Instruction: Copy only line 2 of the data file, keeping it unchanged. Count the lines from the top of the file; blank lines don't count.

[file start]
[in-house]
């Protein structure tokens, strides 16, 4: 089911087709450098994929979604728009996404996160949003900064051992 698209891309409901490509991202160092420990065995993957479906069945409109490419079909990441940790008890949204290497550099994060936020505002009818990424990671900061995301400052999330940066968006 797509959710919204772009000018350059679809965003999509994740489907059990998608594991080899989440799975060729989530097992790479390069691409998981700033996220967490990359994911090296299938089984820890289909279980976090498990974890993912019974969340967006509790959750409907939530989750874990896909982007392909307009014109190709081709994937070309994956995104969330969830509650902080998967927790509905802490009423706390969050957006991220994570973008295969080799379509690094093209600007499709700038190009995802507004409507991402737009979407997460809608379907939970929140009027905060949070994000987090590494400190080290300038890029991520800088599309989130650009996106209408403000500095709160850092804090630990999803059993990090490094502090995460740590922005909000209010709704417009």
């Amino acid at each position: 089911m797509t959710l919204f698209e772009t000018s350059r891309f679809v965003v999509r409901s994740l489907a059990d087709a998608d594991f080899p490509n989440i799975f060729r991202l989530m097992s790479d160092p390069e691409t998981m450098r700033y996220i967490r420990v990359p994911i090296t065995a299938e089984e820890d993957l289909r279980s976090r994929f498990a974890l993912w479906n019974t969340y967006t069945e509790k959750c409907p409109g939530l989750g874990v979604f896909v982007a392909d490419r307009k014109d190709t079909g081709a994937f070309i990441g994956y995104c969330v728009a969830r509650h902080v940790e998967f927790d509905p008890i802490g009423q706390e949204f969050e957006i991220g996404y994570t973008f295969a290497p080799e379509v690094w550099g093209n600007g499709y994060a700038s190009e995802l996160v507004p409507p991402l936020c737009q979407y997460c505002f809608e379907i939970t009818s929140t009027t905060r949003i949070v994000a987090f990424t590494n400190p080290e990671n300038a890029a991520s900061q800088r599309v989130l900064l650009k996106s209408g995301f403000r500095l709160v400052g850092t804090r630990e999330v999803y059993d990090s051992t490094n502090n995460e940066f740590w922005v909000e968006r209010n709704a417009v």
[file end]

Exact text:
């Protein structure tokens, strides 16, 4: 089911087709450098994929979604728009996404996160949003900064051992 698209891309409901490509991202160092420990065995993957479906069945409109490419079909990441940790008890949204290497550099994060936020505002009818990424990671900061995301400052999330940066968006 797509959710919204772009000018350059679809965003999509994740489907059990998608594991080899989440799975060729989530097992790479390069691409998981700033996220967490990359994911090296299938089984820890289909279980976090498990974890993912019974969340967006509790959750409907939530989750874990896909982007392909307009014109190709081709994937070309994956995104969330969830509650902080998967927790509905802490009423706390969050957006991220994570973008295969080799379509690094093209600007499709700038190009995802507004409507991402737009979407997460809608379907939970929140009027905060949070994000987090590494400190080290300038890029991520800088599309989130650009996106209408403000500095709160850092804090630990999803059993990090490094502090995460740590922005909000209010709704417009």